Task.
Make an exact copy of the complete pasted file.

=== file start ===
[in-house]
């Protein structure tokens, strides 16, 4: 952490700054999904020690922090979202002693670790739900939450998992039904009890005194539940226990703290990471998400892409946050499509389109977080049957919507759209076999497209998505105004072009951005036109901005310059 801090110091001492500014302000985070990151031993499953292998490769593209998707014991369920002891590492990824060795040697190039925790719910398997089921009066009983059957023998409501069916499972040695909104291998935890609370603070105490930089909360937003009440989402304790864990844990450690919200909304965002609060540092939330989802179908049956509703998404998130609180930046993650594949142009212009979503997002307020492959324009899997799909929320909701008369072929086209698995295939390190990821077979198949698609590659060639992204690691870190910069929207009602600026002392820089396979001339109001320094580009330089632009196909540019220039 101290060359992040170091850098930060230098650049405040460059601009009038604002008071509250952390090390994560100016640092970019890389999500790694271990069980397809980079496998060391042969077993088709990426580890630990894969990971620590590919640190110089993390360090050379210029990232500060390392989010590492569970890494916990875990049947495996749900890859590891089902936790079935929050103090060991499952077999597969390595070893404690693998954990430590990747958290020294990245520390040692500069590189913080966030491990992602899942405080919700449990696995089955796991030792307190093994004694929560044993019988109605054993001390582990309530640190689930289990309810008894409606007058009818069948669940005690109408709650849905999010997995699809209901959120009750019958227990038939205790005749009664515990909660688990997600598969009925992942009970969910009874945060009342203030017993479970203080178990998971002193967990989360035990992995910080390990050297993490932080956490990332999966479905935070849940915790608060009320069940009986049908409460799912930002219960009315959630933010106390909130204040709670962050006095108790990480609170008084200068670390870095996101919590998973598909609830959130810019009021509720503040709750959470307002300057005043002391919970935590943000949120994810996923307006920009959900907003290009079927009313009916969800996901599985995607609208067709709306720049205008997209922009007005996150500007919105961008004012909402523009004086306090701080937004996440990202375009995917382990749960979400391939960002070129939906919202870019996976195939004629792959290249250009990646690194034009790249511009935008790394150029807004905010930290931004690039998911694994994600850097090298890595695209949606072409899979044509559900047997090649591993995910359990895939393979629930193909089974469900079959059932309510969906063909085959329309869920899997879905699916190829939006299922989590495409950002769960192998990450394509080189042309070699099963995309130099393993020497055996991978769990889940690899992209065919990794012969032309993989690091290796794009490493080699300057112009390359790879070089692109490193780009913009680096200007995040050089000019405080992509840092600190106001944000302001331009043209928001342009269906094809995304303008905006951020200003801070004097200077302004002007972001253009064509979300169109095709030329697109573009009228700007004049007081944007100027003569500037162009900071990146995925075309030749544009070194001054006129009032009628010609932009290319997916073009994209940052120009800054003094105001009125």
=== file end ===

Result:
[in-house]
């Protein structure tokens, strides 16, 4: 952490700054999904020690922090979202002693670790739900939450998992039904009890005194539940226990703290990471998400892409946050499509389109977080049957919507759209076999497209998505105004072009951005036109901005310059 801090110091001492500014302000985070990151031993499953292998490769593209998707014991369920002891590492990824060795040697190039925790719910398997089921009066009983059957023998409501069916499972040695909104291998935890609370603070105490930089909360937003009440989402304790864990844990450690919200909304965002609060540092939330989802179908049956509703998404998130609180930046993650594949142009212009979503997002307020492959324009899997799909929320909701008369072929086209698995295939390190990821077979198949698609590659060639992204690691870190910069929207009602600026002392820089396979001339109001320094580009330089632009196909540019220039 101290060359992040170091850098930060230098650049405040460059601009009038604002008071509250952390090390994560100016640092970019890389999500790694271990069980397809980079496998060391042969077993088709990426580890630990894969990971620590590919640190110089993390360090050379210029990232500060390392989010590492569970890494916990875990049947495996749900890859590891089902936790079935929050103090060991499952077999597969390595070893404690693998954990430590990747958290020294990245520390040692500069590189913080966030491990992602899942405080919700449990696995089955796991030792307190093994004694929560044993019988109605054993001390582990309530640190689930289990309810008894409606007058009818069948669940005690109408709650849905999010997995699809209901959120009750019958227990038939205790005749009664515990909660688990997600598969009925992942009970969910009874945060009342203030017993479970203080178990998971002193967990989360035990992995910080390990050297993490932080956490990332999966479905935070849940915790608060009320069940009986049908409460799912930002219960009315959630933010106390909130204040709670962050006095108790990480609170008084200068670390870095996101919590998973598909609830959130810019009021509720503040709750959470307002300057005043002391919970935590943000949120994810996923307006920009959900907003290009079927009313009916969800996901599985995607609208067709709306720049205008997209922009007005996150500007919105961008004012909402523009004086306090701080937004996440990202375009995917382990749960979400391939960002070129939906919202870019996976195939004629792959290249250009990646690194034009790249511009935008790394150029807004905010930290931004690039998911694994994600850097090298890595695209949606072409899979044509559900047997090649591993995910359990895939393979629930193909089974469900079959059932309510969906063909085959329309869920899997879905699916190829939006299922989590495409950002769960192998990450394509080189042309070699099963995309130099393993020497055996991978769990889940690899992209065919990794012969032309993989690091290796794009490493080699300057112009390359790879070089692109490193780009913009680096200007995040050089000019405080992509840092600190106001944000302001331009043209928001342009269906094809995304303008905006951020200003801070004097200077302004002007972001253009064509979300169109095709030329697109573009009228700007004049007081944007100027003569500037162009900071990146995925075309030749544009070194001054006129009032009628010609932009290319997916073009994209940052120009800054003094105001009125």